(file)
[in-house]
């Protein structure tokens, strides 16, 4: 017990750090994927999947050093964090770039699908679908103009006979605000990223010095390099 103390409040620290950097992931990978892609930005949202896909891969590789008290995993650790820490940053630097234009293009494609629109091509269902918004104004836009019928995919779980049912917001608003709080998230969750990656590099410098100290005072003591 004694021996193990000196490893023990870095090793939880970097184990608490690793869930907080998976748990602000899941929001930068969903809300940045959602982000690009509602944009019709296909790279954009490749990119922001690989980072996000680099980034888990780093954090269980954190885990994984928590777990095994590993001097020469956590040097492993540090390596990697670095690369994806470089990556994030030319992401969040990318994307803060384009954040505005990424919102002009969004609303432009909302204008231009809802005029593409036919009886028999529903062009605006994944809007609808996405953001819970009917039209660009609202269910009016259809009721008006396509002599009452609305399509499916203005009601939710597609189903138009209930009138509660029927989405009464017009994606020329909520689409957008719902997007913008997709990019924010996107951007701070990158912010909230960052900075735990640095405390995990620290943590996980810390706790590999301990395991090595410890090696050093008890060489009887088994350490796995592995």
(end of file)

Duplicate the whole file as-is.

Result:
[in-house]
């Protein structure tokens, strides 16, 4: 017990750090994927999947050093964090770039699908679908103009006979605000990223010095390099 103390409040620290950097992931990978892609930005949202896909891969590789008290995993650790820490940053630097234009293009494609629109091509269902918004104004836009019928995919779980049912917001608003709080998230969750990656590099410098100290005072003591 004694021996193990000196490893023990870095090793939880970097184990608490690793869930907080998976748990602000899941929001930068969903809300940045959602982000690009509602944009019709296909790279954009490749990119922001690989980072996000680099980034888990780093954090269980954190885990994984928590777990095994590993001097020469956590040097492993540090390596990697670095690369994806470089990556994030030319992401969040990318994307803060384009954040505005990424919102002009969004609303432009909302204008231009809802005029593409036919009886028999529903062009605006994944809007609808996405953001819970009917039209660009609202269910009016259809009721008006396509002599009452609305399509499916203005009601939710597609189903138009209930009138509660029927989405009464017009994606020329909520689409957008719902997007913008997709990019924010996107951007701070990158912010909230960052900075735990640095405390995990620290943590996980810390706790590999301990395991090595410890090696050093008890060489009887088994350490796995592995």